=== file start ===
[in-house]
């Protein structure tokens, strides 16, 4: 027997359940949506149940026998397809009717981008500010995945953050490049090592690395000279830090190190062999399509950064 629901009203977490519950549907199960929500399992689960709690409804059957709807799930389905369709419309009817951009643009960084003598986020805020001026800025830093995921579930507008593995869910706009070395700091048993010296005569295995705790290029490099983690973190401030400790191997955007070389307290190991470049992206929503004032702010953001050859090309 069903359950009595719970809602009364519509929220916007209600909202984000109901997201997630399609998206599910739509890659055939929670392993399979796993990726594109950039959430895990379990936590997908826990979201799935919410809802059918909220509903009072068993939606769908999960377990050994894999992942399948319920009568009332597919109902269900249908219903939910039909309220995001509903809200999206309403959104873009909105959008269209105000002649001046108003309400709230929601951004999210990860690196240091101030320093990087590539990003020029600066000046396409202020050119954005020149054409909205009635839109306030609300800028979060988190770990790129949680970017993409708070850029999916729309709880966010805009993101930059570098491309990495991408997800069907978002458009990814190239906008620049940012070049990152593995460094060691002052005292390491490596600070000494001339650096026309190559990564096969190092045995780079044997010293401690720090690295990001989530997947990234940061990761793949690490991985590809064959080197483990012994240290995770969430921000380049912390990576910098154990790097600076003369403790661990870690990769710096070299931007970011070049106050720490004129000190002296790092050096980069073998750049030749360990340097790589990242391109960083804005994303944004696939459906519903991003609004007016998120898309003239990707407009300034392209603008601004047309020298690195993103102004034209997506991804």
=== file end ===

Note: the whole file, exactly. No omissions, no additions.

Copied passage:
[in-house]
């Protein structure tokens, strides 16, 4: 027997359940949506149940026998397809009717981008500010995945953050490049090592690395000279830090190190062999399509950064 629901009203977490519950549907199960929500399992689960709690409804059957709807799930389905369709419309009817951009643009960084003598986020805020001026800025830093995921579930507008593995869910706009070395700091048993010296005569295995705790290029490099983690973190401030400790191997955007070389307290190991470049992206929503004032702010953001050859090309 069903359950009595719970809602009364519509929220916007209600909202984000109901997201997630399609998206599910739509890659055939929670392993399979796993990726594109950039959430895990379990936590997908826990979201799935919410809802059918909220509903009072068993939606769908999960377990050994894999992942399948319920009568009332597919109902269900249908219903939910039909309220995001509903809200999206309403959104873009909105959008269209105000002649001046108003309400709230929601951004999210990860690196240091101030320093990087590539990003020029600066000046396409202020050119954005020149054409909205009635839109306030609300800028979060988190770990790129949680970017993409708070850029999916729309709880966010805009993101930059570098491309990495991408997800069907978002458009990814190239906008620049940012070049990152593995460094060691002052005292390491490596600070000494001339650096026309190559990564096969190092045995780079044997010293401690720090690295990001989530997947990234940061990761793949690490991985590809064959080197483990012994240290995770969430921000380049912390990576910098154990790097600076003369403790661990870690990769710096070299931007970011070049106050720490004129000190002296790092050096980069073998750049030749360990340097790589990242391109960083804005994303944004696939459906519903991003609004007016998120898309003239990707407009300034392209603008601004047309020298690195993103102004034209997506991804």